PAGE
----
Keep in mind this is coming form a tried and true east coast jew – who grew up on bagels and lox EVERY sunday morning – my dad and I woud be the only two awake in the house and we would hop in the car together to drive about 20 min. away to ELIS BAGELRY – there would always be a line out the door – syrian jews – a special breed – and the bagels were HOT HOT HOT –

    1. Adding orange flavor to a bagel is like adding orange flavor to a matzoh ball – but its 2010 and its Seattle and ill roll with it.

    2. I like the size a lot – the last batch i would say were too small – but these are great – we are all watching our waistline – so i like the smaller version you have created – i get to have the satisfaction of eating a whole bagel as oppossed to the restricted “ill only eat a 1/2″ which is what i usually do – and i always feel jipped after that.

    3.The crust is good and crunchy – i find the qualities of the best crusts is shell-like. A great crust does not blend into the inside – but is rather like a distinct shell you can puncture or break away and separate from the soft interior – the crust is where the seattle bagels all fail – but yours is good Don! and they are not undercooked – thats a big problem too – so good job there

    4. The texture has a spring to it – and yes it could be slightly denser – but dont lose the spring and dont make them too dense.

    Overall id say really well done – dont tell anyone from my family this – but i even enjoyed the orange flavor!

    Thanks again

    (Editor’s note: this was a solicited review after a trial batch. The recipe was tweaked slightly to create better density in the center.)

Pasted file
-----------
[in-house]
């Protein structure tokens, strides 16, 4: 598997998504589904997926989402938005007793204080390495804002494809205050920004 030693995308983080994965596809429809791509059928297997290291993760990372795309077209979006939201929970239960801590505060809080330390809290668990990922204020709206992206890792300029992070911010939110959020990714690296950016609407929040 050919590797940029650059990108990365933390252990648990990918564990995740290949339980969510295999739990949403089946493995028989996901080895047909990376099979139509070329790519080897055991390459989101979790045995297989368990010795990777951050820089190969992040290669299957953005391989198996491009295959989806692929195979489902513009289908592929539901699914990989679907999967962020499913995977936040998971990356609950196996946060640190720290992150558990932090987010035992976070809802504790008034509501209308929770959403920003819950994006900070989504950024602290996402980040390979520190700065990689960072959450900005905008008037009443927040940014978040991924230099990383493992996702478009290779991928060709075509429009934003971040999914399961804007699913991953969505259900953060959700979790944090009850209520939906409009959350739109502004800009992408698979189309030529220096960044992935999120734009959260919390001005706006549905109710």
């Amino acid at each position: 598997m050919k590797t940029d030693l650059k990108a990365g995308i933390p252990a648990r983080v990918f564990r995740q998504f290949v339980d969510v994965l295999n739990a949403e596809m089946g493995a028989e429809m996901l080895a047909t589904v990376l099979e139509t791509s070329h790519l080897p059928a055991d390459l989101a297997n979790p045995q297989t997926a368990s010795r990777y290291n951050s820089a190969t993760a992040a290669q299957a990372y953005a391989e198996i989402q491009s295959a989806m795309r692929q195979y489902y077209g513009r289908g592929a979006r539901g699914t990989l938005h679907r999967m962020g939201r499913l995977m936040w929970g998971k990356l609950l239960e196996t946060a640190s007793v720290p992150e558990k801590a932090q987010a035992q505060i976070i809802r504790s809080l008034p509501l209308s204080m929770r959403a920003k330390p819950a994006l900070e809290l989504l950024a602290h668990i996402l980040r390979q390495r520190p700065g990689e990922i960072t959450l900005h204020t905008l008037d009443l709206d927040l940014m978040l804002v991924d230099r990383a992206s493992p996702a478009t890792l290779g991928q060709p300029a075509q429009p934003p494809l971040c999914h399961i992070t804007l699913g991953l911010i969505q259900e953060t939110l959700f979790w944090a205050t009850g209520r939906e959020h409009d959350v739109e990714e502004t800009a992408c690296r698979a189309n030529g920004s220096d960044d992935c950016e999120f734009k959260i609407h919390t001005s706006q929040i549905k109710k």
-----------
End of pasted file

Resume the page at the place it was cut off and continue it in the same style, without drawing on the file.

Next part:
• Fred

    The bagel was perfect.

    And I had MINE toasted this morning. Even if it was not onion, it was perfect. The flavor was terrific and you have the texture down pat – but if I fail my drug test, it is your fault.

    (Fred, my neighbor who grew up in the Bronx, left this in email under the heading ‘Damn Fine Bagel’. Enough said!)

  • HeffelCookie

    Mmmmmmm, those were wonderful! I just happened to have some cream cheese
    hanging around the place and slathered some on. Mmmmmmm

    Also tried toasting a quarter of one and then added butter and a little
    marmalade. Mmmmmmmm

    Those can definitely go on my Christmas wish list, Santa!

    (In email from another neighbor)

  • beautiful! I’ve never really liked Bagels, until recently someone got me a really nice one TOASTED. Golly just that extra heat can make such a difference. I am loving it now! Your orange poppy seed sounds heavenly…. I’m thinking maybe its time to find a good bagel place……

  • This totally works! Sweet and savory with a great scent.

  • This sounds so good right now ^_^

  • Thanks for sharing this orange poppy seed bagels. I did not know that you can have to boil them for 30 seconds , then bake them. What is the reason for boiling them in hot water for 30 seconds ? Any difference if it is baked straight away in the oven after they have risen ? Sorry..just have to ask this :)

  • No worries, Elin.